What Causes Marijuana To Turn Purple?

Marijuana comes in many different shapes and sizes. It also comes in many different shades. Some marijuana nugs could be light green, while some could be dark green. Some can even have a nice coating of white on them. But that’s not all. Marijuana can even turn into a color that might not make sense to some people: purple. But why purple? What causes marijuana to become this color? Well, let’s dive into it.

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What Are Purple Nugs?

Before we talk about what causes nugs to turn purple, let’s talk about what purple nugs are (it’s best if we are all on the same page here). Well, have you ever seen marijuana that looks like this:

Purple Nug

Or what about this:

Purple Nug 2

The first picture shows a nug that has a small amount of purple in it. The second picture, however, shows a nug that is almost completely purple. But what’s the difference in these besides shades?

Purple marijuana nugs look impressive to some, and can even be used to market marijuana. Some sellers use purple nugs to showcase their marijuana supply and get people to buy it. Some even claim that the purple in the nugs causes them to be more potent. But is this true? In this post, we will debunk this common myth, and more.

How Do They Turn Purple?

So, to answer this whole post in one sentence, marijuana nugs turn purple due to the amount of anthocyanins in them. Anthocyanins are naturally occurring pigments found in many plants. They can cause a plant to become a variety of colors, including red, black, blue, and (of course) purple. The color that the plant takes on depends on its pH level. Anthocyanins are the reason why some grapes are red, blueberries are blue, and blackberries are black.

Anthocyanins

Only certain strains of marijuana contain anthocyanins. This is why some marijuana strains have no purple in them. This is also why some strains have more purple in them than others. It all depends on the genetics of the plant and how it is grown.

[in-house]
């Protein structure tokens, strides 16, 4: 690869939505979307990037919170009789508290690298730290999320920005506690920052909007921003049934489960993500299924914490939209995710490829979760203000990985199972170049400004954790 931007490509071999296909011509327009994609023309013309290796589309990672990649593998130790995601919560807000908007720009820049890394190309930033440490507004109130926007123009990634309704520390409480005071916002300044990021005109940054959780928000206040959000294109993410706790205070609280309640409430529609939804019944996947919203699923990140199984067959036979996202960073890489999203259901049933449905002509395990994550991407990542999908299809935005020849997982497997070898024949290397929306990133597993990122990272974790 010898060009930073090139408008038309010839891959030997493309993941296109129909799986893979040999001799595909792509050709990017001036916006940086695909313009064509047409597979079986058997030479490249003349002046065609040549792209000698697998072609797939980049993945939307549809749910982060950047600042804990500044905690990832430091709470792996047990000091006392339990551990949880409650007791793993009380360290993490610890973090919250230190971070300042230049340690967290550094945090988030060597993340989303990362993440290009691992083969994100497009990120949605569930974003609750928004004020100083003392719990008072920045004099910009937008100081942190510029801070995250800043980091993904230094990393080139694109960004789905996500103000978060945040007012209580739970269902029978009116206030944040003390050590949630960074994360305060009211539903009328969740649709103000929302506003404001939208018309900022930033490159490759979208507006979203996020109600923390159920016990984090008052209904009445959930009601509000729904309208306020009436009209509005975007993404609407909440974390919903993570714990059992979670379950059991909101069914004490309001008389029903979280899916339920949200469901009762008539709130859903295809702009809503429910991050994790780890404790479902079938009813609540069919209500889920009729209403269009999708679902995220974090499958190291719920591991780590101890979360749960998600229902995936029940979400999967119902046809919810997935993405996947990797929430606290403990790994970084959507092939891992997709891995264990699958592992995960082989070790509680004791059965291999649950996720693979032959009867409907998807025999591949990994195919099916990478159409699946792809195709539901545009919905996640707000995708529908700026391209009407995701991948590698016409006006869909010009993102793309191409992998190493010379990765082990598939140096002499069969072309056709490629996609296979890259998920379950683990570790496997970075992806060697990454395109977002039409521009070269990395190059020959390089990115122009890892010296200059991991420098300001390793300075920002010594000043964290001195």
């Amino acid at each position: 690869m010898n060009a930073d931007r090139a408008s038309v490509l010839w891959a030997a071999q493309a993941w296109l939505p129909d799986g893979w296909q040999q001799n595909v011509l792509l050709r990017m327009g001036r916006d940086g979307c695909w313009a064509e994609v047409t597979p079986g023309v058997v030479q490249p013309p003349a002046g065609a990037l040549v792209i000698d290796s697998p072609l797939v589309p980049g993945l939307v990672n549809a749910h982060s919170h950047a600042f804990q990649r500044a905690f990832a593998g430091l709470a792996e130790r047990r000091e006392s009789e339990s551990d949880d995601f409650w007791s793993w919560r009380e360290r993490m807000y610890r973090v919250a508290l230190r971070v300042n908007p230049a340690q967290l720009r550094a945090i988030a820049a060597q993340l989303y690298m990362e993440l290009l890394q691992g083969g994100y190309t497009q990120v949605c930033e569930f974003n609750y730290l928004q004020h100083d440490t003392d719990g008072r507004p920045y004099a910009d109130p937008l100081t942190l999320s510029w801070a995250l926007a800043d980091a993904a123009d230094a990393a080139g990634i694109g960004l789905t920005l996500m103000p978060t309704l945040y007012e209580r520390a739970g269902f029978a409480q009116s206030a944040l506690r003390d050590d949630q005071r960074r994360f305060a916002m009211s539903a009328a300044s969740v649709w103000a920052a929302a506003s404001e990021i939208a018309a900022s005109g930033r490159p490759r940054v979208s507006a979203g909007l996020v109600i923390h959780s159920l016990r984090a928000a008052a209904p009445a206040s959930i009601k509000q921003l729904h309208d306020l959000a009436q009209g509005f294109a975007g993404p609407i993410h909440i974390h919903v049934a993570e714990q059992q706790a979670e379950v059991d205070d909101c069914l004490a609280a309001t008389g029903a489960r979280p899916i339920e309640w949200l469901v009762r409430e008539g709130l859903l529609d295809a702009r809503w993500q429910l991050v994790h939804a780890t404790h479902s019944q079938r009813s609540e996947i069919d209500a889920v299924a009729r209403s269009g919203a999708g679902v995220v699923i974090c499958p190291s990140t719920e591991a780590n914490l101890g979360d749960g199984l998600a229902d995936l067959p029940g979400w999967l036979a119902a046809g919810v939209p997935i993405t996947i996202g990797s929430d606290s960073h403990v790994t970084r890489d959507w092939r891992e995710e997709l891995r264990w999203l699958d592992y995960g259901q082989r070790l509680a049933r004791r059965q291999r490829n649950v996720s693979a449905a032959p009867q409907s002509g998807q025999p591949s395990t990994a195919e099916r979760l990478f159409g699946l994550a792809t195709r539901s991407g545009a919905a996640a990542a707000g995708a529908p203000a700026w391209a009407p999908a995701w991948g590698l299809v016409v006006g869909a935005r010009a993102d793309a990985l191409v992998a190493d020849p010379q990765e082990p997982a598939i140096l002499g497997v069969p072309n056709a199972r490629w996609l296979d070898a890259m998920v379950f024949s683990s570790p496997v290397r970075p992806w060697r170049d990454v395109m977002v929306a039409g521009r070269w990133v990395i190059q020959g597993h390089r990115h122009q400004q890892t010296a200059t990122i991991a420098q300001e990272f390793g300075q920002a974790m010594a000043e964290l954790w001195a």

Most weed looks primarily green, right? This is due to something called chlorophyll. Chlorophyll helps plants to make energy from the sun through a process known as photosynthesis. Normally, chlorophyll is dominant in plants. This is the reason why most plants (including cannabis) have green as their primary color, then may have a secondary color. In certain conditions, however, things can change and cause the anthocyanins to become more visible.

Those certain conditions include changes in temperatures and seasons. Just like a tree’s leaves can change colors in fall, a cannabis plant’s leaves can also change colors as the plant matures. If a cannabis plant were to grow in the wild, the leaves would change colors as the trees did, due to decreases in temperatures and longer nights. Colder temperatures cause chlorophyll to break down, allowing other colors to become more visible.

Some growers use this knowledge to their advantage in order to produce purple marijuana nugs. Now, you do need to use a certain strain of marijuana to even get a small amount of purple in your nugs, but there is a way to make the purple more dominant. As stated in the last paragraph, colder temperatures allow for colors besides green to show more. This obviously includes purple. So, some growers may keep their marijuana plants under colder conditions for some time periods in order to allow the anthocyanins to show more. Too much cold, however, could damage a plant and even cause it to die.

Another common myth about growing purple marijuana plants is that you can get more purple in them by starving them of nutrients. This, however, is a very bad idea. For one, it does not even work. Secondly, plants are similar to humans in the sense that they need nutrients to survive. Without the proper nutrients, a marijuana plant could become sick and die.

Is Purple Weed More Potent?

Putting visual aspects to the side, does purple cause marijuana to become more potent? The answer to that is no. Scientific studies have proven that anthocyanins and coloring has no effect on the potency of marijuana. These studies have also found that anthocyanins actually contain certain antioxidants. These would only benefit a user who digested the anthocyanins, and not smoked them. But do not use purple marijuana just for its antioxidants. Search for a strain that is high in CBD, and you will benefit much more from that.

What are your thoughts on purple marijuana? As visually impressive it may seem, it has nothing to do with potency. Thanks for reading!

Evan Weston

Evan Weston is a contributor to Reefer Posts, a growing community for exploring the developing market of Cannabis and CBD-related products. He spends a lot of time researching the development of health-related products that utilize Cannabis and CBD oils. He also keeps tabs on the developing legal environment regarding medical, recreational cannabis use, and production.

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